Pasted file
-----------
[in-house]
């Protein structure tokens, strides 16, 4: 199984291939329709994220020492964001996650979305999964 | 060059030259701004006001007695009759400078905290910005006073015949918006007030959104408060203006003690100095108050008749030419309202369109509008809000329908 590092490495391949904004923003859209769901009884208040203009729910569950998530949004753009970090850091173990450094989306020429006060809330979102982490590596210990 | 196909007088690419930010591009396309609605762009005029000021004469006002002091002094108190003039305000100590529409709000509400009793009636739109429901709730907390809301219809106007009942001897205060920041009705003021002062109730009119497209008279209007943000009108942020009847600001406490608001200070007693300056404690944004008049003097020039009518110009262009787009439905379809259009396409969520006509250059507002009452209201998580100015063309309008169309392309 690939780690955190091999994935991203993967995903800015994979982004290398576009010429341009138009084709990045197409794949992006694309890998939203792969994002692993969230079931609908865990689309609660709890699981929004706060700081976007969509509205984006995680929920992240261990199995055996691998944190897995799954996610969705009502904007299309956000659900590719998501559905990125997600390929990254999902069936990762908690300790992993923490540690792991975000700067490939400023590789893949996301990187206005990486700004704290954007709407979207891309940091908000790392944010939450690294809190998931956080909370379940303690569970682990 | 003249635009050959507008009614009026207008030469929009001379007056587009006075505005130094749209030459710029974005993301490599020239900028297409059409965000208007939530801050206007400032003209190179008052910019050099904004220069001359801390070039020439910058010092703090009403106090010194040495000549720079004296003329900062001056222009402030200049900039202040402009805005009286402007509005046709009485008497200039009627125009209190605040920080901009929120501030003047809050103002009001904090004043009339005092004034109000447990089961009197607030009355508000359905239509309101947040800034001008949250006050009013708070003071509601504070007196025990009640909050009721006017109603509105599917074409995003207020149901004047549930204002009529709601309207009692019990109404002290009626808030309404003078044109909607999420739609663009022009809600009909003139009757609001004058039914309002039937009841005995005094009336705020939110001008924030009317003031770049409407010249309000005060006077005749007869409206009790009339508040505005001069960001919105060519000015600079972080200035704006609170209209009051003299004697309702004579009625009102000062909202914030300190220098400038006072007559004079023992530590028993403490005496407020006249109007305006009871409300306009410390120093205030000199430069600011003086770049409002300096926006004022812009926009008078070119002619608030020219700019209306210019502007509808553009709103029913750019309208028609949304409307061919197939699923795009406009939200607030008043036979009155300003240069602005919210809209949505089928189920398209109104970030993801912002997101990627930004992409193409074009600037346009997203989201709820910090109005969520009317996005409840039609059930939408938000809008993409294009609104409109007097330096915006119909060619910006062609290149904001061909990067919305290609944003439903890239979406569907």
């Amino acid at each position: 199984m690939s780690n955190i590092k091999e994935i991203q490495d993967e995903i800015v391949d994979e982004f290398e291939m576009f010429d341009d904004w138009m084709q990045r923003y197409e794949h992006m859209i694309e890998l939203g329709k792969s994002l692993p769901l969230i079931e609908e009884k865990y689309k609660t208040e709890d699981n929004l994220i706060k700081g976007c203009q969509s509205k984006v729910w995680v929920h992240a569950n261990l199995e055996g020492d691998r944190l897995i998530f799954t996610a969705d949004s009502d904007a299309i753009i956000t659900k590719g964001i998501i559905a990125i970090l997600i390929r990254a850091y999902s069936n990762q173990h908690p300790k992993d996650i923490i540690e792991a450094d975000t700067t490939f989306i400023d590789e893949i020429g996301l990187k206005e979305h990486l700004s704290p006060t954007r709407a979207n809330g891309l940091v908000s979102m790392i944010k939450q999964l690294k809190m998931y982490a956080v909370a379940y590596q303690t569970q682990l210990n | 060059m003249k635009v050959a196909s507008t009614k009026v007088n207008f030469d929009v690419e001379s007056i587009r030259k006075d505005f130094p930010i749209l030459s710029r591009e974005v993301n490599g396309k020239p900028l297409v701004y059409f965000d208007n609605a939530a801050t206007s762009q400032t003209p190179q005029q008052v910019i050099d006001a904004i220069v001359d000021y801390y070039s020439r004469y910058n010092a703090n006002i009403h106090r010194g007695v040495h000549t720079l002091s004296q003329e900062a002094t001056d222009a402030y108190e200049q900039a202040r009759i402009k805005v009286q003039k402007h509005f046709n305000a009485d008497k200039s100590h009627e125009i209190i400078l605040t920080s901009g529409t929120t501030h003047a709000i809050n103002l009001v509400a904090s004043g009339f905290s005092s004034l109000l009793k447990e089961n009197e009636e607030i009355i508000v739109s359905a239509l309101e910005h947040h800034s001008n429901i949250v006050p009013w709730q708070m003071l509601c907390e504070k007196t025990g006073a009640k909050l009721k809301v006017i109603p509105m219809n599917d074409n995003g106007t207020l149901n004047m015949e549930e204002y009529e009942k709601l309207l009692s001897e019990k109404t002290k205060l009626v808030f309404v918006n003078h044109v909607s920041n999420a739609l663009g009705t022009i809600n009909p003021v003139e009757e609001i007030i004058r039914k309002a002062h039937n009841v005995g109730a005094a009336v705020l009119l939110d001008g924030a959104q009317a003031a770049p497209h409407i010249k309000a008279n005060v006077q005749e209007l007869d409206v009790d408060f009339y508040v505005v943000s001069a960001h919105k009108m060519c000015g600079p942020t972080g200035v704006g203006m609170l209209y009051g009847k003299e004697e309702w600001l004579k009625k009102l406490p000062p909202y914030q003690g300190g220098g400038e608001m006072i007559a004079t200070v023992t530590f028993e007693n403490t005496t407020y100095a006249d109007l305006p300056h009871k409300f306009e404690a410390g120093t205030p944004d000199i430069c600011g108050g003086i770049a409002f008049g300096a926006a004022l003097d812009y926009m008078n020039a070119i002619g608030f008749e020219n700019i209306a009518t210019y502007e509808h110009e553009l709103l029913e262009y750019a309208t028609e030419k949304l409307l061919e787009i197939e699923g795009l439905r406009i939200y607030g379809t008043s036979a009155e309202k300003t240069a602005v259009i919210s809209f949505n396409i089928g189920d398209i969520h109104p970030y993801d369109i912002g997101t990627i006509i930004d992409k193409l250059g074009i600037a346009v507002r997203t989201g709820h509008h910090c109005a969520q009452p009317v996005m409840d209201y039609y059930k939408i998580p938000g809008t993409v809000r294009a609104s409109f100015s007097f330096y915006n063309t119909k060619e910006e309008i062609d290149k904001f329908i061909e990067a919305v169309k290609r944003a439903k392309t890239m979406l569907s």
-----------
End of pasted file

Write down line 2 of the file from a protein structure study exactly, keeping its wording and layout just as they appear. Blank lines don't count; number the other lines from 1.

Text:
């Protein structure tokens, strides 16, 4: 199984291939329709994220020492964001996650979305999964 | 060059030259701004006001007695009759400078905290910005006073015949918006007030959104408060203006003690100095108050008749030419309202369109509008809000329908 590092490495391949904004923003859209769901009884208040203009729910569950998530949004753009970090850091173990450094989306020429006060809330979102982490590596210990 | 196909007088690419930010591009396309609605762009005029000021004469006002002091002094108190003039305000100590529409709000509400009793009636739109429901709730907390809301219809106007009942001897205060920041009705003021002062109730009119497209008279209007943000009108942020009847600001406490608001200070007693300056404690944004008049003097020039009518110009262009787009439905379809259009396409969520006509250059507002009452209201998580100015063309309008169309392309 690939780690955190091999994935991203993967995903800015994979982004290398576009010429341009138009084709990045197409794949992006694309890998939203792969994002692993969230079931609908865990689309609660709890699981929004706060700081976007969509509205984006995680929920992240261990199995055996691998944190897995799954996610969705009502904007299309956000659900590719998501559905990125997600390929990254999902069936990762908690300790992993923490540690792991975000700067490939400023590789893949996301990187206005990486700004704290954007709407979207891309940091908000790392944010939450690294809190998931956080909370379940303690569970682990 | 003249635009050959507008009614009026207008030469929009001379007056587009006075505005130094749209030459710029974005993301490599020239900028297409059409965000208007939530801050206007400032003209190179008052910019050099904004220069001359801390070039020439910058010092703090009403106090010194040495000549720079004296003329900062001056222009402030200049900039202040402009805005009286402007509005046709009485008497200039009627125009209190605040920080901009929120501030003047809050103002009001904090004043009339005092004034109000447990089961009197607030009355508000359905239509309101947040800034001008949250006050009013708070003071509601504070007196025990009640909050009721006017109603509105599917074409995003207020149901004047549930204002009529709601309207009692019990109404002290009626808030309404003078044109909607999420739609663009022009809600009909003139009757609001004058039914309002039937009841005995005094009336705020939110001008924030009317003031770049409407010249309000005060006077005749007869409206009790009339508040505005001069960001919105060519000015600079972080200035704006609170209209009051003299004697309702004579009625009102000062909202914030300190220098400038006072007559004079023992530590028993403490005496407020006249109007305006009871409300306009410390120093205030000199430069600011003086770049409002300096926006004022812009926009008078070119002619608030020219700019209306210019502007509808553009709103029913750019309208028609949304409307061919197939699923795009406009939200607030008043036979009155300003240069602005919210809209949505089928189920398209109104970030993801912002997101990627930004992409193409074009600037346009997203989201709820910090109005969520009317996005409840039609059930939408938000809008993409294009609104409109007097330096915006119909060619910006062609290149904001061909990067919305290609944003439903890239979406569907």